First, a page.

Monitoring Spring Batch with AppDynamics

When running Spring Batch in production it’s always good to keep an eye on performance. And in pre-production it’s helpful to have a tool that points to the weak spots. One option you have is to use Application Performance Management (APM) tools, and one of them is AppDynamics. In this post I describe how you need to configure AppDynamics to efficiently monitor Spring Batch jobs.

Business transactions

AppDynamics has the concept of business transactions that you monitor. Business transactions have an entry point, and everything that happens afterwards belongs to the transaction, in our case it’s a call graph of Java objects, some SQL communication with a database and optionally other resources that may be accessed.
There are different possibilities to define entry points for a transaction, one very common entry point is a Servlet for web applications. AppDynamics is able to autodetect different business transactions for different types of entry points.
For each business transaction type AppDynamics collects data depending on your configuration. In general it counts the number of calls and measures the time needed for it. If there are some calls that are very slow it starts a diagnostic session and records call graphs for the calls. And even without slow calls AppDynamics records a call graph here and there. You can even see the SQL statements made during the call.

A business transaction for Spring Batch

So, what is a good business transaction in batch processing? If our batch program is started by a web request, we could define this request as the entry point of our business transaction. Is that a good choice? A call would then span the whole batch job execution, and that’s a bad idea. Just think of the possible call graph, it would be really really big if AppDynamics wouldn’t cut it anyway. And we cannot compare performance if we just get one call per week (or how often your batch job runs).
A better choice is having the execution of a tasklet as a business transaction. Implementations of the interface org.springframework.batch.core.step.tasklet.Tasklet are responsible for processings inside a step. Its method execute is called as long as it returns RepeatStatus.CONTINUABLE, and each call is done in its own transaction. If you’re now asking yourself what the Tasklet has to do with your batch job, because you’re only using chunk based processing: There’s the implementation ChunkOrientedTasklet, which is used whenever you do chunk based processing, so even then the interface Tasklet is an adequate entry point for monitoring.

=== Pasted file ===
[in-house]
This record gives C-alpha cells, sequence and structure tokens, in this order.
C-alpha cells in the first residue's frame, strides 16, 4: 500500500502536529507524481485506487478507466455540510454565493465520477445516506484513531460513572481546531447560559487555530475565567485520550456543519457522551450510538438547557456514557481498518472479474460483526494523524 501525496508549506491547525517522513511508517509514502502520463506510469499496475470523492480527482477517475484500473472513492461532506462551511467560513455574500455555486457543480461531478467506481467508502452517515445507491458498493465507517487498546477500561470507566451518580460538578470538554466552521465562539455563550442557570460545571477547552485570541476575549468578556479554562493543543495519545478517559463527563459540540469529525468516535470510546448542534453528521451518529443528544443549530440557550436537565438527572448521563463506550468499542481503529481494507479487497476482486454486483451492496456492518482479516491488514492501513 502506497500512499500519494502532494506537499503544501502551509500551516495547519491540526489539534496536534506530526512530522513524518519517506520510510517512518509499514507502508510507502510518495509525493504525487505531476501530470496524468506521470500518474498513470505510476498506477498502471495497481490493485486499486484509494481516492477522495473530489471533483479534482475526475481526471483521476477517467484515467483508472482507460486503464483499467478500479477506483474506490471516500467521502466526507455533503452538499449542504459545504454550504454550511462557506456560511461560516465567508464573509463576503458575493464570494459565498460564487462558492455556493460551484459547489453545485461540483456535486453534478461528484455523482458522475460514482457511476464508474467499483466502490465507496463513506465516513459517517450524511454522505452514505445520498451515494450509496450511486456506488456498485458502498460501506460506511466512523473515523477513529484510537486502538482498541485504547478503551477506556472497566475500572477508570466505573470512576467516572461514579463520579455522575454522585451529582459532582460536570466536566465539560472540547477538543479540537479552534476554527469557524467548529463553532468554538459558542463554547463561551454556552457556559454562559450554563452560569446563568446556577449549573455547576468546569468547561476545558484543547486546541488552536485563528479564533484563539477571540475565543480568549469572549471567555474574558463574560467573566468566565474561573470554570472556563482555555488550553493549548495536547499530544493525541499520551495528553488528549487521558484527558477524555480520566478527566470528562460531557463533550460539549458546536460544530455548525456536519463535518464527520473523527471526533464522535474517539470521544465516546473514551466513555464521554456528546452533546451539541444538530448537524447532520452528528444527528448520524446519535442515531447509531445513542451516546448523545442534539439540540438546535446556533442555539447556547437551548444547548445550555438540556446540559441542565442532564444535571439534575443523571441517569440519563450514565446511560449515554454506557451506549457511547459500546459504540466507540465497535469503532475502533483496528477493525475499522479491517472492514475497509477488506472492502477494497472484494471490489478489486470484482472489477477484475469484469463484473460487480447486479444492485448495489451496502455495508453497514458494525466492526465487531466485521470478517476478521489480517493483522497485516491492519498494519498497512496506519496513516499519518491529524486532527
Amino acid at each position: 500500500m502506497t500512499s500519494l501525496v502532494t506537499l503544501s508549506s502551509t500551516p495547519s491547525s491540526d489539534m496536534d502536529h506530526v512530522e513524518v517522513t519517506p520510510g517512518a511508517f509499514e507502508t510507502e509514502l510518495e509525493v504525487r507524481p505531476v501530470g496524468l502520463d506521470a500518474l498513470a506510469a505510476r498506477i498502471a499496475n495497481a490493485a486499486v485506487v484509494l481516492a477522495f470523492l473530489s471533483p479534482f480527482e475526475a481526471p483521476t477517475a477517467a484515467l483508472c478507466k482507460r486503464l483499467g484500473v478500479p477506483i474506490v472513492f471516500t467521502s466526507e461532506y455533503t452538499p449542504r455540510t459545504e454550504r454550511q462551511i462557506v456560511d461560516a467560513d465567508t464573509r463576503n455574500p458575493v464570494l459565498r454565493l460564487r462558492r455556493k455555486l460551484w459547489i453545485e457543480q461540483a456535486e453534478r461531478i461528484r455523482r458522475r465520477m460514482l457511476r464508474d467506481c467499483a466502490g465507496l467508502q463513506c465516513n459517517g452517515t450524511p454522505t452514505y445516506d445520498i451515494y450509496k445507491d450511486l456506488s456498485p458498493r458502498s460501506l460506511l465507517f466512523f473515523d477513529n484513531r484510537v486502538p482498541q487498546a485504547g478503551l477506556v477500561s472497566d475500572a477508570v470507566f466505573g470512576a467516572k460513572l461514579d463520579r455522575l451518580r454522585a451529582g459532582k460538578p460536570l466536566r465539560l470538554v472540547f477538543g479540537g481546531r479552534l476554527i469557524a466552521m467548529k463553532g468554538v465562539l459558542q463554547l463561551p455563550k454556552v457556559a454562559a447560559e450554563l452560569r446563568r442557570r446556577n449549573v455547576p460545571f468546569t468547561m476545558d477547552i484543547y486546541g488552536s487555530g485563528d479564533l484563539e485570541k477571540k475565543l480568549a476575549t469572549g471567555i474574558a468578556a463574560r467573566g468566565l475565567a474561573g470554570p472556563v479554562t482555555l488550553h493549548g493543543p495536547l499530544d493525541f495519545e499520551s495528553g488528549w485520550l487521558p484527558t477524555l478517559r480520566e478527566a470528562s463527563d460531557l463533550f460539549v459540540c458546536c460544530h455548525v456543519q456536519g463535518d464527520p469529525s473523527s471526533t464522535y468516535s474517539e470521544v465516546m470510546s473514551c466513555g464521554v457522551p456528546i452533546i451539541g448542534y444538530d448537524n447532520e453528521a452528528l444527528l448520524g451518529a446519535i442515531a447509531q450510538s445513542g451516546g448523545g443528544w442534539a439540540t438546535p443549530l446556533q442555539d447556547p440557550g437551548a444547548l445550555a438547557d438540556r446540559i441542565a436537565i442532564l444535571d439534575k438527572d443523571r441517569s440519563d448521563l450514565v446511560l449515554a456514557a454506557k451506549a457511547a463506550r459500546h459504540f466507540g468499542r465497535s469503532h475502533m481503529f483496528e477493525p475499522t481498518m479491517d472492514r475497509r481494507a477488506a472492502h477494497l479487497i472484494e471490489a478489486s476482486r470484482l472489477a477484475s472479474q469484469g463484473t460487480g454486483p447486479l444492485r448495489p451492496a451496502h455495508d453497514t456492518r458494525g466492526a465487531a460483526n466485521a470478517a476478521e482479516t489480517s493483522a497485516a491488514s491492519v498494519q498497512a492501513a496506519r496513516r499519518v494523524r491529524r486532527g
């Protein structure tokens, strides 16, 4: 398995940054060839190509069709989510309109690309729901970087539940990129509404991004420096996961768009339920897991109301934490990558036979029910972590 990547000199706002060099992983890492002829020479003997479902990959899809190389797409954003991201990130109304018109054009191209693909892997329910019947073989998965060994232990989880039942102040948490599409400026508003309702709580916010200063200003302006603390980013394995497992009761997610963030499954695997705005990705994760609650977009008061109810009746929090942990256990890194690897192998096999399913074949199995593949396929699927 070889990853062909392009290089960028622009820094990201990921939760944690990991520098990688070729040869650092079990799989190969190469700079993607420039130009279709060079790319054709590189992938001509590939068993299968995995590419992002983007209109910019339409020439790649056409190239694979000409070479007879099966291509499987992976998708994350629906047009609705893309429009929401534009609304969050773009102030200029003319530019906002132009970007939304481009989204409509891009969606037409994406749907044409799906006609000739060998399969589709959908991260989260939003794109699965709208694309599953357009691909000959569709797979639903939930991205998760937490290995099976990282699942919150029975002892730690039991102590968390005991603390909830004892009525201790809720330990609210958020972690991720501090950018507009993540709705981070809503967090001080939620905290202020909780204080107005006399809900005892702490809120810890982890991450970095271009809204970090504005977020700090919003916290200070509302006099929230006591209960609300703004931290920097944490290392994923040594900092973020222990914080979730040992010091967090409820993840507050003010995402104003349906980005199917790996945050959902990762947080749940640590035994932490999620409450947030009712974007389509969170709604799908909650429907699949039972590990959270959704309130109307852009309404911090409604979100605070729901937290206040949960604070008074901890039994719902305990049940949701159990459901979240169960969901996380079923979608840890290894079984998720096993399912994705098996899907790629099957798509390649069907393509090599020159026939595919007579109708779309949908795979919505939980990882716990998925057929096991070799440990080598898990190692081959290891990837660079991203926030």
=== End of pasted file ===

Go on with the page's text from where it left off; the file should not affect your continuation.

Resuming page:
One more thing to think about: if we configure a business transaction for the interface Tasklet we cannot tell for which kind of batch job the tasklet was run. We need to find a way to distinguish between different jobs. And we will, as you can see in the next paragraph.

How to configure the business transaction

We will configure a POJO business transaction. Click Configure -> Instrumentation and select your application. If you’re not on the tab ‘Transaction Detection’, switch to it. Scroll down to ‘Custom Rules’ and hit the ‘+’ button to add a custom match rule.
Choose ‘POJO’ as the Entry Point type, then choose a name for the transaction. In the tab ‘Transaction Match Criteria’ choose ‘Match Classes that implements an Interface which Equals org.springframework.batch.core.step. tasklet.Tasklet‘. As ‘Method Name’ type in ‘execute‘.

If we would leave the transaction definition like that, we could not tell which call is for which job. We definitely want different transaction definitions for different jobs. We can accomplish this via ‘Transaction Splitting’, so switch to the tab with the same name. Check ‘Split POJO Transactions using one of the following mechanisms…’, then check ‘Use a method parameter to name Transactions’. The second parameter of the execute method is the ChunkContext, and if we call getStepContext().getJobName() on it, we get the job name, which would be a perfect discriminator for our business transaction. So we choose ‘1’ as ‘Parameter Index’ and ‘getStepContext().getJobName()‘ as ‘Getter Chain to run on method parameter’.

Then click on the ‘Save’ button and restart the batch server.

An even better choice?

If you’re using Tasklet‘s execute method as the entry point to your business transaction, you don’t catch all processings that are done in one chunk. You are missing the update-methods of all ItemStreams, you are missing the updates on Spring Batch’s meta data tables, and you are missing the actual commit of the transaction. If that’s important for you, you can choose the following ‘Transaction Match Criteria’ in your POJO configuration:
‘Match Classes that extends a Super Class that Equals org.springframework.batch.core.scope. context.StepContextRepeatCallback‘.
‘Method Name Equals doInChunkContext‘.
Since the second parameter of the doInChunkContext method is the ChunkContext, the ‘Transaction Splitting’ settings can stay the same as above.


Monitoring Spring Batch with AppDynamics is a good way to keep an eye on the performance of your batch jobs. I described the instrumentation you need for monitoring Spring Batch jobs, try it out!

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Tobias Flohre

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